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My Hook Bird(s)

posted by Ryan O'Donnell at
on Thursday, January 13, 2011 

Jerry's recent post got me thinking about "hook birds." Your hook bird is the one bird that caused your first "wow" moment, and got you hooked on birding for life. I've heard some fun hook bird stories, and in a way I wish I could point to one bird as my hook bird, but I can't. I have three hook birds, each marking a different transition in my birding.

Despite growing up in the city, I feel like I've always been interested in the natural world. I know many people have a moment in their life when they realize how interesting and wonderful wildlife is, but I think I was born with a particularly strong sense of biophilia, as E.O. Wilson calls it. In fact, my first word; before "mom," "dad," or anything else; was "bird." A few years after that, I remember being impressed with my father's knowledge of the natural world. He wasn't a biologist, or a birder, or a hunter. He worked (and still works) in automotive insurance. But he loved nature, and as a young child, I noticed. I remember, at an age of less than ten - maybe five? - hearing a bird sing in my front yard, and having my dad tell me it as a chickadee. I was fascinated that he could give a name to that sound, and even tell me what the bird looked like, just by hearing it. I wanted to be able to do that. So in a way, Black-capped Chickadee was my hook bird.

You might say that a Black-capped Chickadee in my yard in Seattle was the bird that got me into birding for life. (I photographed this one near Birch Creek, Cache County, UT on 17 Jan 2010.)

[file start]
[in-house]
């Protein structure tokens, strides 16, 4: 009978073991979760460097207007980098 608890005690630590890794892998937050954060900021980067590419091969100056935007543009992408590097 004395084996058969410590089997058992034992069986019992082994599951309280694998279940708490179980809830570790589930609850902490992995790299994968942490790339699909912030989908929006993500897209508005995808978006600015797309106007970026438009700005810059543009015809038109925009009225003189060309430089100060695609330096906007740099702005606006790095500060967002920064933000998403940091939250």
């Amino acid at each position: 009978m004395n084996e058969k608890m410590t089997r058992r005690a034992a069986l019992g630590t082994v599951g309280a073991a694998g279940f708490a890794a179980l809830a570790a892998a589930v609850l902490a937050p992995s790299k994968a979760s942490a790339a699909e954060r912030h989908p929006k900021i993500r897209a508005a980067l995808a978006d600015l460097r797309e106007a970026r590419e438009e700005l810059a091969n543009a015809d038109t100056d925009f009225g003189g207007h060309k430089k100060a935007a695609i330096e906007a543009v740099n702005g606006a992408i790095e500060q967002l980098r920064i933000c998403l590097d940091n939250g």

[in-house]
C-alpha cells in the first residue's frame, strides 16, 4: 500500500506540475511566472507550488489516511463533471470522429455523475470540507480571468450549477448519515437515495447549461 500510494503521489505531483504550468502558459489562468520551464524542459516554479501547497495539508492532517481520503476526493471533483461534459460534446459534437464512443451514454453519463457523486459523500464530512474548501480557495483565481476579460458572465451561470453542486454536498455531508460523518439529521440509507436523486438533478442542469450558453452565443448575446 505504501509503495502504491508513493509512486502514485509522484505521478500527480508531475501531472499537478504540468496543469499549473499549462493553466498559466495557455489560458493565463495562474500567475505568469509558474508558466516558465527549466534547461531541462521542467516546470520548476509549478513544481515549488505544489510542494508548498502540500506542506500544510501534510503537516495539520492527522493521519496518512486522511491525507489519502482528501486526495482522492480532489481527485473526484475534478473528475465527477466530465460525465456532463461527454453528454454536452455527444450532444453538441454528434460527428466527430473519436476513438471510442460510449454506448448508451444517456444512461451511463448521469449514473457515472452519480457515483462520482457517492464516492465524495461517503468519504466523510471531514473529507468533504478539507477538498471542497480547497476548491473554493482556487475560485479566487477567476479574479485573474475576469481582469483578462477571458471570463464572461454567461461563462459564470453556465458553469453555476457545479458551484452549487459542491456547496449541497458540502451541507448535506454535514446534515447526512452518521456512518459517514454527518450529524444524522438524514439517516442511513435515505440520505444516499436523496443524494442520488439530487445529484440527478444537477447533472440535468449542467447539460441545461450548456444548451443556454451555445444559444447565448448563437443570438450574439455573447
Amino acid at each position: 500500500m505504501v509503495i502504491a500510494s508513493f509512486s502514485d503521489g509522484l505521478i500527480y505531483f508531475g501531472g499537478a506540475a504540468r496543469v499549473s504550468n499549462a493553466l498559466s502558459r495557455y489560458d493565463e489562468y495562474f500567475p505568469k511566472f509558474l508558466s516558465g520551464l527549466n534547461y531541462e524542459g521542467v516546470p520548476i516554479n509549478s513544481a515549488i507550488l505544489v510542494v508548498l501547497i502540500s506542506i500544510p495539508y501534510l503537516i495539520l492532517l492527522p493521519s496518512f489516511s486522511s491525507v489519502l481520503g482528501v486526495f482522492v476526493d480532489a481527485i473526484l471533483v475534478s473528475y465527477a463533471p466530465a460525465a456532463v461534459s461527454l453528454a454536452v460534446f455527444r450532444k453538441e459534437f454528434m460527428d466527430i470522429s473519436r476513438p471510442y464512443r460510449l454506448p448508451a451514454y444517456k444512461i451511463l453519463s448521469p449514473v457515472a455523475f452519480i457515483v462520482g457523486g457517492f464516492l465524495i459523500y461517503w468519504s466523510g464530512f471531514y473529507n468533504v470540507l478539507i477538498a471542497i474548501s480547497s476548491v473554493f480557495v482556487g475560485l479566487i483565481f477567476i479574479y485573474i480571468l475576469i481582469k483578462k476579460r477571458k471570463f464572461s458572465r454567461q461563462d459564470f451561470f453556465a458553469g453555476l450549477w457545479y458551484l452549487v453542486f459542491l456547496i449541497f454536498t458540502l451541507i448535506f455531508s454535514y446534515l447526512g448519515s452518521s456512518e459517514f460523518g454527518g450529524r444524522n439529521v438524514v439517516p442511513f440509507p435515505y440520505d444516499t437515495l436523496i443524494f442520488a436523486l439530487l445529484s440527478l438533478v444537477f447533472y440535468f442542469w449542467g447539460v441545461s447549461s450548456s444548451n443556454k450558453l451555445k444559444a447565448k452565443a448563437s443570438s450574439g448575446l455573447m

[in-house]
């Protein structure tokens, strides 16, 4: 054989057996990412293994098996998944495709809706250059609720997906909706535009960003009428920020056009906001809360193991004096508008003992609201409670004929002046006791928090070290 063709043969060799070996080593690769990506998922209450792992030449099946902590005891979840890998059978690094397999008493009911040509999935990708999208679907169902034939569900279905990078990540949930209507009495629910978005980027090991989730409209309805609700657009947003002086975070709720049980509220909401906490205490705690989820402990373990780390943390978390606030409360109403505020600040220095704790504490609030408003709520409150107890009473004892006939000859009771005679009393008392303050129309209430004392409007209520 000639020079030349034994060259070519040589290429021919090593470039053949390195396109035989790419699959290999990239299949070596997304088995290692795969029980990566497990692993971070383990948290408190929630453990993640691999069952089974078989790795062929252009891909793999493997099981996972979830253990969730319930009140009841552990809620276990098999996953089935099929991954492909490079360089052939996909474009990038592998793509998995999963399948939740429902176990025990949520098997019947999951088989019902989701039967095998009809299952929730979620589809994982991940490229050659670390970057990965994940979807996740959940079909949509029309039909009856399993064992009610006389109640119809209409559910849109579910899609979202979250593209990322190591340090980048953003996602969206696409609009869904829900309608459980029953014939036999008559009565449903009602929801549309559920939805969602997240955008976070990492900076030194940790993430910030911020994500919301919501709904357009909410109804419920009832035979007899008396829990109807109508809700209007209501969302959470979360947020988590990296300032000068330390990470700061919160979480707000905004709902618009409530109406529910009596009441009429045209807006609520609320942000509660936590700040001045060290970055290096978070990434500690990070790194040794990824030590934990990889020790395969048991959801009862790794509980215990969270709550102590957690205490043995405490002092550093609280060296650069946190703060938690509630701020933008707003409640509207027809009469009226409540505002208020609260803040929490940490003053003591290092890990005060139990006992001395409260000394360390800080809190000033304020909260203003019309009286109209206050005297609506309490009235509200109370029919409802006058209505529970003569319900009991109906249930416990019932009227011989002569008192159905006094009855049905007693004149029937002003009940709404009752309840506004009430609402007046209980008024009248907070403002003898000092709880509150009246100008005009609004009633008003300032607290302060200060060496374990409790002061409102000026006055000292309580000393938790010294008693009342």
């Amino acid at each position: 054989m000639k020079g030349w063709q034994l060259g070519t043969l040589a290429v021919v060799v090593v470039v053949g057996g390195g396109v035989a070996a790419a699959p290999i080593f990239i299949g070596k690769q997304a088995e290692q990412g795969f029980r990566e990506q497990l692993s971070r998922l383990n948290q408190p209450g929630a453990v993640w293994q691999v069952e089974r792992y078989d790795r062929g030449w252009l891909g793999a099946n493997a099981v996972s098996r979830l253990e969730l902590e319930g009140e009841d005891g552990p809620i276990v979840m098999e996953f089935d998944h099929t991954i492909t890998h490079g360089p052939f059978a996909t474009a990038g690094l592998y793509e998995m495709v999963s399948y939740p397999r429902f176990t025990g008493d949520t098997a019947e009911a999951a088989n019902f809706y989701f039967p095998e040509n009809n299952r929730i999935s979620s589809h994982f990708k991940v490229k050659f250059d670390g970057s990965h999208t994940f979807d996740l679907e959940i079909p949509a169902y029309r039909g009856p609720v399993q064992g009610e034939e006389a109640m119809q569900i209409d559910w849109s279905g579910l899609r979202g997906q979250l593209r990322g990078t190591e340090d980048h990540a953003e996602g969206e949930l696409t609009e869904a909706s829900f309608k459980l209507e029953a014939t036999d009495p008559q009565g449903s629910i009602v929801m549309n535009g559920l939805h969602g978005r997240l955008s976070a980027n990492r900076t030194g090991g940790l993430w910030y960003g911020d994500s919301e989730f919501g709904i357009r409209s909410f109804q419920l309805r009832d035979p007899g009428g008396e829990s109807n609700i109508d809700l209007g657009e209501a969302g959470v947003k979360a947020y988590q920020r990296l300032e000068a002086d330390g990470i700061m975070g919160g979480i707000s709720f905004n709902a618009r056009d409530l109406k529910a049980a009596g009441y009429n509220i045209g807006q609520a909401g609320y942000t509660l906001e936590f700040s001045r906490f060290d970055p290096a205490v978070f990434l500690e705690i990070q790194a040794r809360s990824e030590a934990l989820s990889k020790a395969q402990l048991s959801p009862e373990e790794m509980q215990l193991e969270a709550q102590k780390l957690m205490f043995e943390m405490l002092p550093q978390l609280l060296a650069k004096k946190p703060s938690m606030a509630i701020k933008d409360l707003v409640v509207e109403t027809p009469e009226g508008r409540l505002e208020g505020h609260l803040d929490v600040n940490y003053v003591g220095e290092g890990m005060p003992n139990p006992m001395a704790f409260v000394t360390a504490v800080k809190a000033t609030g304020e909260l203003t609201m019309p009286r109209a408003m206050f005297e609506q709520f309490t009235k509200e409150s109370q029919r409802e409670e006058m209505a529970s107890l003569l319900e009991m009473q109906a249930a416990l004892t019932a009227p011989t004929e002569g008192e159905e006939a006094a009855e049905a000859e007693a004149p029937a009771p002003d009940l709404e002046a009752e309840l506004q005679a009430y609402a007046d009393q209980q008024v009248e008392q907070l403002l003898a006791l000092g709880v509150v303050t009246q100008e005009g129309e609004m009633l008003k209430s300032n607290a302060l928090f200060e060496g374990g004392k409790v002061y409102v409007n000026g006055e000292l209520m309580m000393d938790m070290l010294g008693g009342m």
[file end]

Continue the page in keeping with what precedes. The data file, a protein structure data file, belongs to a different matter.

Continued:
But, that was hardly the start of my birding career. I was interested in birds, but also in everything else - plants, fossils, rocks, stars, mammals . . . anything natural and real. As I grew up, my focus narrowed on animals. In my last year of college, where I majored in Zoology, I took an ornithology class, but I don't remember any of those birds standing out from any others. It wasn't until I started working on my Master's degree at Oregon State University that I ever went birding for the sole purpose of finding and observing birds. My statistics professor, Dr. Fred Ramsey, was also a birder, and author of "Birding Oregon". One morning at the start of class, before we dove into p-values and correlation coefficients, he took the time to draw a simple map on the board. The "X" on that map marked a treasure: a Snowy Owl that had been hanging out in a farm field a few miles outside of town. The next day, a couple friends and I drove to check out the owl, and were suitably impressed. I think that was the first time I realized that birding was not just learning to identify the common sparrows and warblers that were resident in my area: birding could also reveal unexpected surprises. Those surprises were worth looking for. And so, Snowy Owl was my second hook bird.

A Snowy Owl in the Willamette Valley of Oregon was my second hook bird. This one was photographed in Alaska by Floyd Davidson, and was taken from Wikimedia Commons.

After finishing my degree at OSU, I moved to Washington, where I worked on a project studying frogs and salamanders. One of my coworkers, Casey Richart, was an avid birder. Just as I had been impressed with my father's ability to identify a chickadee by its call, I was impressed by Casey's ability to identify a raptor from what seemed like miles away. Casey and I went birding several times, and I learned a lot from those trips. We also shared a house for a while, and worked on a collective yard list (which reached 39 species by the time I moved out six months later). It was while birding with Casey that I realized that birding is not just a matter of memorizing the field marks pointed out with little arrows in the field guides, but that it is a skill that can be honed for a lifetime: learning the subtle differences in how a hawk holds its wings, recognizing the difference between chip notes of sparrows, or learning to tell the sex and age of birds. Birding was a hobby that would challenge me as long as I cared to let it.